The horrendous bait and switch tactic is taking place under the guise of "saving lives," as it is specifically designed for women who feel uncomfortable with getting mammograms, and who would otherwise avoid getting them if it were not for the added pressure of being wined and dined in a comfortable and relaxing environment. Women are being encouraged to "grab their girlfriends" for a night out at the local cancer center, during which time they take turns getting blasted with ionizing radiation in between munching down fancy cheeses and chocolate fondue, and sipping down delectable wine.
"It may be a good way to improve compliance and make having a mammogram more enjoyable," claimed Dr. Julie Silver, an assistant professor at Harvard Medical School, to ABC News about the disturbing mammogram party phenomenon.
Are mammogram parties an organized form of medical date rape?It is interesting that Dr. Silver would use the word "compliance" in conjunction with mammograms, as the word is generally used in reference to someone giving an order or command to do something. This, combined with the fact that cancer centers which hold "mamm" parties are basically having to induce inebriation in order to convince many women to get mammograms, shows how slyly coercive the cancer industry is becoming in its quest to recruit new cancer patients.
With thousands of women waking up to the fact that mammograms are much more dangerous than we are all being told, and a cause of cancer in and of themselves, it is hardly surprising that the cancer industry has sunk to unconscionable new lows. And yet at the very same time, getting women drunk in order to compress their breasts for a radiation screening is technically a form of rape, or at the very least, molestation with alcohol and ambiance representing the date rape drugs of choice.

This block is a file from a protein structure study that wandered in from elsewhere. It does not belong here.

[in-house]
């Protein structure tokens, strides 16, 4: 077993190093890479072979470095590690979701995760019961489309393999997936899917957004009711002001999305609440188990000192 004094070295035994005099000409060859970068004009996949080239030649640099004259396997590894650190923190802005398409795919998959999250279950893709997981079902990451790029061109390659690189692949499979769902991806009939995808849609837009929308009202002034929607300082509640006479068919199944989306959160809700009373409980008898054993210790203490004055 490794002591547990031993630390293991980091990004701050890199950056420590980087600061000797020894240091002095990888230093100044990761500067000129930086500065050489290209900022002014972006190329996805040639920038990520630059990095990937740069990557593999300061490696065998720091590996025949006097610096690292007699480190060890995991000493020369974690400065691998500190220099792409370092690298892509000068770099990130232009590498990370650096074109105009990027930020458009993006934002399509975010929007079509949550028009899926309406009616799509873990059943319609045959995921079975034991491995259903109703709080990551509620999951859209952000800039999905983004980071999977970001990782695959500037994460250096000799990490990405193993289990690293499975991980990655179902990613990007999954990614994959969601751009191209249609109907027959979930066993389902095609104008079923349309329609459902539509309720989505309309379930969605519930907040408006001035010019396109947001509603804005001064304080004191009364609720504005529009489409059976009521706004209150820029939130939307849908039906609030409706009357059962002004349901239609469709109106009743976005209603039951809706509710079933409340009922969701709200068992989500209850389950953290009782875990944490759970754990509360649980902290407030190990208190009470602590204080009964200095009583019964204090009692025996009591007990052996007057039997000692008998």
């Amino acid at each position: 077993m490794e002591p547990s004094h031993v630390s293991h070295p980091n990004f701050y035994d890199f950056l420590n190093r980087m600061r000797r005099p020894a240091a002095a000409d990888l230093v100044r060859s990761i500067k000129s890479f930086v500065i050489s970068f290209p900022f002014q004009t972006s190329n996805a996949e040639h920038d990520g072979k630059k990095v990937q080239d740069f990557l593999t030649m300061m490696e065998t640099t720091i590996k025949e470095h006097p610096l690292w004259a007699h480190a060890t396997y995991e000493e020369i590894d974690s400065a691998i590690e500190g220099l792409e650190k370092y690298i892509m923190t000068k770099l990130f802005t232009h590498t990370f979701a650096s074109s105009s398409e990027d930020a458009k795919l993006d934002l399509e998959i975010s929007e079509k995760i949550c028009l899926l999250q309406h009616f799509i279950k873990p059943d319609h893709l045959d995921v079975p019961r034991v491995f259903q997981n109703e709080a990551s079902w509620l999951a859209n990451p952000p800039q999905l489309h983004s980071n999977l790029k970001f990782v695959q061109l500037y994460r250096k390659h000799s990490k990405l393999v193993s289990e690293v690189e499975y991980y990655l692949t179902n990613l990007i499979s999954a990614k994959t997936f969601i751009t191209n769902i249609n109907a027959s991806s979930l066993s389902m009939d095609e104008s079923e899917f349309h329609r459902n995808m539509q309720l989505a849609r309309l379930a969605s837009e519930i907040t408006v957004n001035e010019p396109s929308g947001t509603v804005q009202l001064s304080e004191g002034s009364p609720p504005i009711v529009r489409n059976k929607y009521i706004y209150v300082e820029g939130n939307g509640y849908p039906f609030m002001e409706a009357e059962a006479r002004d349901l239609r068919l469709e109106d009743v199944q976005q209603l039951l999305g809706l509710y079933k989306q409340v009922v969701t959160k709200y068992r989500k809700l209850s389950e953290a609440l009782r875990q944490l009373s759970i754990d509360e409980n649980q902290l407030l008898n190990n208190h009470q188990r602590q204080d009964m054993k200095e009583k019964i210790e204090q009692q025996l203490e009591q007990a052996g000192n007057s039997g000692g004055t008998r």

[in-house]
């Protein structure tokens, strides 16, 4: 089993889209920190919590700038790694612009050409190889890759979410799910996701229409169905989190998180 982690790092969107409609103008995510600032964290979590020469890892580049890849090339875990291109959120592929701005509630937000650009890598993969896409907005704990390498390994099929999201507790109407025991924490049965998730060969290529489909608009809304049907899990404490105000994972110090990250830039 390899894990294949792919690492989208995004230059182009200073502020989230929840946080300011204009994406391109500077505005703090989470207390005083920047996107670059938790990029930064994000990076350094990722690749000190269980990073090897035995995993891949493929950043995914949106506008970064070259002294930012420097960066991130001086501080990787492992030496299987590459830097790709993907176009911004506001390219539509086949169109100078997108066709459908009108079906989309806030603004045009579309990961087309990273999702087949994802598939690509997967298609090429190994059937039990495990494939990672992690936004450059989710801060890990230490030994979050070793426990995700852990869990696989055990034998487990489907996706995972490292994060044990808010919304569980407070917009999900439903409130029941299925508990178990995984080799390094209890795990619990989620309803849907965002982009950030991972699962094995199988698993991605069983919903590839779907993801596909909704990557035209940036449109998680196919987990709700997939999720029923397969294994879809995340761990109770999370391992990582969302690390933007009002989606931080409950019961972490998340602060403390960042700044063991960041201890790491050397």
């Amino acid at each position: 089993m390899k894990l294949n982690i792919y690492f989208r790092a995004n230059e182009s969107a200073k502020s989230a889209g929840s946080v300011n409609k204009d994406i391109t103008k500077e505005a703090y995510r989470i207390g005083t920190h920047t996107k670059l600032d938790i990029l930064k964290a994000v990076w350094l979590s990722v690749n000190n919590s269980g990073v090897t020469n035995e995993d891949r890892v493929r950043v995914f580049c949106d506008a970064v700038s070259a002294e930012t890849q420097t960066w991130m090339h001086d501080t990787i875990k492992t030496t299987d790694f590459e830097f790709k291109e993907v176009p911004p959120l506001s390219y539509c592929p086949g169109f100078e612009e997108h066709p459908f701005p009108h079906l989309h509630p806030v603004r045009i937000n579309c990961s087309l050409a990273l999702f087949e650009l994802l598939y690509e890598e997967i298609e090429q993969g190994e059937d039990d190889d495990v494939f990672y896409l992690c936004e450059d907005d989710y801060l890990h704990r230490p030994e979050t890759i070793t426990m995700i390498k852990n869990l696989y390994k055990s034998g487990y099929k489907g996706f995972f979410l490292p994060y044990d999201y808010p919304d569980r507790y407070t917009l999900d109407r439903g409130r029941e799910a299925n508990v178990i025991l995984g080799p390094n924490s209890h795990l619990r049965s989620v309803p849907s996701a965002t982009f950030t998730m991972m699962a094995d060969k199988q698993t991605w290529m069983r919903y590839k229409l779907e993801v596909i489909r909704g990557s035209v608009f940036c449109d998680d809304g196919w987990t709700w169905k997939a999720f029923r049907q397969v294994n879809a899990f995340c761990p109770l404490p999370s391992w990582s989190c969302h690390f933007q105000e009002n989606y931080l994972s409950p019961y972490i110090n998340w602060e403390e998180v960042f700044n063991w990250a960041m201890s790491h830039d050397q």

Even worse is the fact that many insurance companies are now covering the costs associated with holding mamm parties, which include not only food and beverage costs, but also all the massages and other luxurious spa resort amenities that increasingly characterize many of the gatherings. Whatever it takes to get women to subject themselves to radiation blasts is fair game, in other words, and it appears as though the specious strategy is quite a success.
"I am having fun," explained one woman attending a recent mamm party in Nevada to KTVN Channel 2 News in Reno. "Way better than the last time I came here and had [a mammogram]. This time it didn't hurt. Maybe it was the glass of wine I had before I went."
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